Hell has returned to earth! The excellent post-credits scene from Doom sets us up for the action in Doom II. Back when Doom II was originally released, I was beyond excited to find out what happened after the events of the original Doom. The storyline, minimal though it was, had me hooked. Does it hold up now, 20 years later?
Well, yes it does. It’s like the original Doom, but with the weapons and challenges amped up a bit. It feels like the puzzle element has been toned down a bit and the action element turned up to compensate, which is great.
It also feels, if anything, a bit more lighthearted than the original Doom. You’re back on earth and fighting demons (there’s blue water and double barreled shotguns now!), but the tone isn’t that of despair. The background music is often upbeat, feeling almost merengue at times. Perhaps it was a sign of the ever-changing social mores of the gaming public, but Doom II feels more self-aware than the original Doom. Like it knows that the cartoon rabbit-on-a-spike covered in red square pixels is far less shocking that it was when Doom was released. That flaming demon heads and pink pig-demons weren’t as scary in a world with Resident Evil and System Shock.
Still, the game remains a tough and enjoyable slaughterfest through 20 levels of demon-infested earth. The gameplay still feels speedy, and though dated the aesthetic is far more varied than the original Doom. This feels like a true sequel, with enough additional gameplay and level variety to justify the cost of a new game. Even today the additional variety and faster weapon progression hold it apart from Doom as a singular experience.
By the time you’re at level 20 staring at a spider demon, and a rocket demon (two bosses, woah!) you’ve learned the true rules of Doom II. The ones they don’t print on the box, but everyone knows by heart after many hours of play. The real knowledge that is gained from gameplay.
Rule #1: Nothing Comes For Free
If you’re walking along and you see some free armor, you for sure know that’s going to trip a switch and send some hellspawn your way. You don’t just get free armor! Come on man, what are you thinking!
Rule #2: Fortune Favors the Bold
If you’re looking to discover all that Doom II has to offer, then you’ll want to have as many weapons as possible, and early. The best way to do this is to seek out groups of enemies to kill. You’ll often find a switch or a secret wall nearby. It’s a finely crafted feedback loop. Find weapons, use weapons to mow down hellspawn, find better weapons. Feeling a little wimpy? Go searching for a group of enemies. Counter-intuitive yet it works.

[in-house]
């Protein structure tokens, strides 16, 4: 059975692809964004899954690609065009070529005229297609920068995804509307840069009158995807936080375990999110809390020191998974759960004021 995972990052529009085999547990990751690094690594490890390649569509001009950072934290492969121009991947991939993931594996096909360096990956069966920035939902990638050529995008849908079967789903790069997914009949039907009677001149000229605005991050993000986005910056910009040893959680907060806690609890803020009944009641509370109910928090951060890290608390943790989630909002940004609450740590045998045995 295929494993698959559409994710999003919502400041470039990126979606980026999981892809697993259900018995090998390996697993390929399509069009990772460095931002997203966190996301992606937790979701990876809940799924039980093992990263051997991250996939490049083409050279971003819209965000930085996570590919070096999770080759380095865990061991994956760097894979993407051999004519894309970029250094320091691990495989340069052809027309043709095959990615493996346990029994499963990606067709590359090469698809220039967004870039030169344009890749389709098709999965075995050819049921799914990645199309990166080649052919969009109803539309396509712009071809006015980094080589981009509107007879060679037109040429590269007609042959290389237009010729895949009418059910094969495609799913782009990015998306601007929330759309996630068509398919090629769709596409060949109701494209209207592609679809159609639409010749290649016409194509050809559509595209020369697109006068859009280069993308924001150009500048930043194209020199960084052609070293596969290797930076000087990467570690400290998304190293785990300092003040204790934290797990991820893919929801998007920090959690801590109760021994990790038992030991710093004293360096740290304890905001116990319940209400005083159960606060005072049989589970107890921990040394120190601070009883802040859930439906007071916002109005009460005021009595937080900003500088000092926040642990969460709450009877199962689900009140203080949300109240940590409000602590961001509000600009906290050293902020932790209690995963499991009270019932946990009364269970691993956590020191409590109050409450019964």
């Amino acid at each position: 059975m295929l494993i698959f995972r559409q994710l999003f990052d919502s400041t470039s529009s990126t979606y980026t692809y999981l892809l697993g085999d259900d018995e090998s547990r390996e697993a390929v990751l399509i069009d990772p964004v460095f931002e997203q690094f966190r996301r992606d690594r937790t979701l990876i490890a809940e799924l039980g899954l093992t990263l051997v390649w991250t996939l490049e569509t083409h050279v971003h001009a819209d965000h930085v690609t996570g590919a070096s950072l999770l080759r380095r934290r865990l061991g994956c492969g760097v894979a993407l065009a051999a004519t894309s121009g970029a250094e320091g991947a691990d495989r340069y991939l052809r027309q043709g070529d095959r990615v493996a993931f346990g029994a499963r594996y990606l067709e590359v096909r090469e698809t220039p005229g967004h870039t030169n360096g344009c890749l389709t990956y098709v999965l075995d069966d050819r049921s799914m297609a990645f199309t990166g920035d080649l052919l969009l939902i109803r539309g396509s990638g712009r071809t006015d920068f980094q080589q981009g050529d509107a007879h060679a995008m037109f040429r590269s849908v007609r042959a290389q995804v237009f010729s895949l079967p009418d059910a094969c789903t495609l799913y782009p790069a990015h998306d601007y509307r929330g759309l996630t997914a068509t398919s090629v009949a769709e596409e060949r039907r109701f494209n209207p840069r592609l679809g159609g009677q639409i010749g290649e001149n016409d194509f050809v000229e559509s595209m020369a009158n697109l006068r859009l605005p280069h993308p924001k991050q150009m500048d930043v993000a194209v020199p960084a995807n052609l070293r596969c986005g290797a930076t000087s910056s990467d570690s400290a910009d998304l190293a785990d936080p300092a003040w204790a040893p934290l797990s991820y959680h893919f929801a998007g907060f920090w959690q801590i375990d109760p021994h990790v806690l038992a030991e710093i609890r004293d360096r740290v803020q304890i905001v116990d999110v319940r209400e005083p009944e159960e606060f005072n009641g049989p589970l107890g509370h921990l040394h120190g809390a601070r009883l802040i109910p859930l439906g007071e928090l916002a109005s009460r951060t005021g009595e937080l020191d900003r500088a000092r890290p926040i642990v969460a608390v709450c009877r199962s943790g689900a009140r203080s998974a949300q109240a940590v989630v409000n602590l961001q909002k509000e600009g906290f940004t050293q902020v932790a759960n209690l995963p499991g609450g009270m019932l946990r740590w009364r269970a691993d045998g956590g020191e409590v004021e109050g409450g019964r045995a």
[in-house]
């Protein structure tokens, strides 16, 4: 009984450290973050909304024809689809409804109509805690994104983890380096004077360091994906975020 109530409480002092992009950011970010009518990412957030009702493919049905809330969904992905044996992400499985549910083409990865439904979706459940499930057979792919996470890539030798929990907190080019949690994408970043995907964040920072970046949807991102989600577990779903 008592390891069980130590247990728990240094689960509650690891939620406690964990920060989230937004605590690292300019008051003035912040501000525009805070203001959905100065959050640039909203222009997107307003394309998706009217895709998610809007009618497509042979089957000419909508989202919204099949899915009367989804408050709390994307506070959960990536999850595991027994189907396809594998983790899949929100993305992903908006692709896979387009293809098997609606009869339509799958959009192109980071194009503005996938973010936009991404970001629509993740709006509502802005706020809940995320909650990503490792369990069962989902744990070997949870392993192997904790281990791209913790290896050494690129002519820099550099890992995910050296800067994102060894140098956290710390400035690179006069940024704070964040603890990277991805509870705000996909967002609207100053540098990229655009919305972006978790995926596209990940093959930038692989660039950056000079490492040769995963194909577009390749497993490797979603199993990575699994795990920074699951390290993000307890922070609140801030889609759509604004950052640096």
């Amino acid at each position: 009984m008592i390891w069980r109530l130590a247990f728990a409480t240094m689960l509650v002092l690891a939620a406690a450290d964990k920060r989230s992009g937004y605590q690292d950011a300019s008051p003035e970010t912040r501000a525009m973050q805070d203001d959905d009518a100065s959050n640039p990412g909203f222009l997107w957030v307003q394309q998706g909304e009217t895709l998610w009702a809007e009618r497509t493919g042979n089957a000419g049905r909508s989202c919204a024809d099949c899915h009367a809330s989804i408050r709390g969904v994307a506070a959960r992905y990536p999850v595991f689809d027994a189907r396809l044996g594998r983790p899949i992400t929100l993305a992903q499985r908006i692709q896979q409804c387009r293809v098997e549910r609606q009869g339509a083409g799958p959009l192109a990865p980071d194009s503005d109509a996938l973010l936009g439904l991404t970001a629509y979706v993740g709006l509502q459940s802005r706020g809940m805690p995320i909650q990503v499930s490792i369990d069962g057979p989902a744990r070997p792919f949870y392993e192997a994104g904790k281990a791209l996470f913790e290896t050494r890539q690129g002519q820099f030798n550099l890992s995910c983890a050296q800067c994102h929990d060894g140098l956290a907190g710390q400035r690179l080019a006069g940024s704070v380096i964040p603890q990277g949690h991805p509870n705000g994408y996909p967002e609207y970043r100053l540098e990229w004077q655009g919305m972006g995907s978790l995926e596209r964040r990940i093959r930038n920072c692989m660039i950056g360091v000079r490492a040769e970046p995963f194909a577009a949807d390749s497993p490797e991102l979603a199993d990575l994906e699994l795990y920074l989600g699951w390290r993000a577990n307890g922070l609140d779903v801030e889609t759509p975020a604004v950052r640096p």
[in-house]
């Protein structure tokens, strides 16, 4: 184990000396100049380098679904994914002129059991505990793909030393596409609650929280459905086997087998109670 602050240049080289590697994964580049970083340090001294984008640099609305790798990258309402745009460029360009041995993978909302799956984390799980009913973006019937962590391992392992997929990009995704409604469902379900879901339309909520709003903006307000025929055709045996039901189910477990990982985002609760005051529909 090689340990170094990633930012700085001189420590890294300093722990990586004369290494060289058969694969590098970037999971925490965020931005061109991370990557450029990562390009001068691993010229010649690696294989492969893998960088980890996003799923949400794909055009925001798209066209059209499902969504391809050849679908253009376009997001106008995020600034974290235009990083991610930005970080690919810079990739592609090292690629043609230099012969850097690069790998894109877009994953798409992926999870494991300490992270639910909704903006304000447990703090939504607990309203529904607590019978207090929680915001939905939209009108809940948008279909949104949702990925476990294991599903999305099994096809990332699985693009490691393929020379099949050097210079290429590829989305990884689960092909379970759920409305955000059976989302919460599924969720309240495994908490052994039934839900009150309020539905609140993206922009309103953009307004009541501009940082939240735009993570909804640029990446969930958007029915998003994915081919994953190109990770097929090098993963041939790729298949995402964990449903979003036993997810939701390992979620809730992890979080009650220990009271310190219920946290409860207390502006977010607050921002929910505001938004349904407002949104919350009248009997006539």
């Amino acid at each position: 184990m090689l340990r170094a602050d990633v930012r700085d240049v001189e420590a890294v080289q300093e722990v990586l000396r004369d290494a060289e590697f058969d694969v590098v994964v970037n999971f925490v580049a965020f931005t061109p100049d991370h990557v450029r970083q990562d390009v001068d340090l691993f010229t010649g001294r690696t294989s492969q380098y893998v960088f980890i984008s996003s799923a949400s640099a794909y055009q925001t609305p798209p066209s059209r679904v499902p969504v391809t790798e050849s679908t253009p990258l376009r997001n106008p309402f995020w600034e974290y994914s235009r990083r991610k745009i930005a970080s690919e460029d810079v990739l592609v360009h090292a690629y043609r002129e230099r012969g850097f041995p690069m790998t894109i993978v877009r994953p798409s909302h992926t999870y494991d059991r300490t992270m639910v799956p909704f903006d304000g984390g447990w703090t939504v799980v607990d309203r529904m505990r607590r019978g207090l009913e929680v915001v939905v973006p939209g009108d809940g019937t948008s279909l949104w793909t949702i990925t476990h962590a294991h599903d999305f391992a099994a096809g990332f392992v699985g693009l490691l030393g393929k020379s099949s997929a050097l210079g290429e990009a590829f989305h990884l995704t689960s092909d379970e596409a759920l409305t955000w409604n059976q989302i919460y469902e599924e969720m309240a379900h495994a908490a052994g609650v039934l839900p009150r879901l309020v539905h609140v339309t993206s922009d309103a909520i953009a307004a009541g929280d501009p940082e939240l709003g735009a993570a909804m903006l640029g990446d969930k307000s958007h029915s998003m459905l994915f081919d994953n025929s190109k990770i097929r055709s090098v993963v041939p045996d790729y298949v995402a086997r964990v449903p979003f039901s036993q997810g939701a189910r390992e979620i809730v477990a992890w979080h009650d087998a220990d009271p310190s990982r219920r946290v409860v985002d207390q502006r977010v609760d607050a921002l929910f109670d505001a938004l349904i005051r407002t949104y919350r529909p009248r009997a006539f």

Rule #3: Save Your Game, but Not To The Detriment of Fun
You can save your game at any time. There is no restriction on when you can save whatsoever. Save during a game over screen if you want. However, there is a point beyond which you are taking away something vital from this game. You’re supposed to die. You’re supposed to get frustrated, get better, learn from your mistakes. If you’re just quick-loading a few seconds prior to every death you’re not learning anything. You’re missing the point.
That said, (and this segways nicely into rule 4), after your first playthrough this is a great way to work on your speedrun time.
Rule #4 (My Favorite): This is Your Game, and Your Are Encouraged to Hack and Cheat
There is no ‘cheat console’ in Doom II. You just type in a cheat and it happens. There’s one level that’s done up like the original Wolfenstein that you can only get to via cheat code. Cheat codes, for many, were a way of extending gameplay and adding a new level of fun to a game you’ve played through. They are also an alternate way of providing a ‘very easy’ mode. Doom II also follows the original Doom in that there are countless mods, maps, weapon packs, and total conversions for Doom II that you can still find today. As Id software long ago released the engine source code for Doom II, you don’t even need to purchase the game to play these. Gotta love open source.
So is Doom II Worth 5$ in 2013?
If you’ve played the original Doom on Steam, it’s likely Doom II: Hell on Earth was also included in that purchase. So for that segment of my readers, the question becomes “is Doom II worth playing?” and not “is Doom II worth buying?” That’s an easier question. Of course Doom II is worth playing! It’s Doom on steroids with a bit of extra mirth. So play it.
For everyone else asking is Doom II worth buying? Yes. If you’re a fan of the genre, it’s a must own. The graphics may be dated, but the gameplay, pacing, and overall level of fun are timeless. A solid 80%, even all these years later. Pick it up in a bundle with the rest of the Id software classics for extra savings and many hours of good times.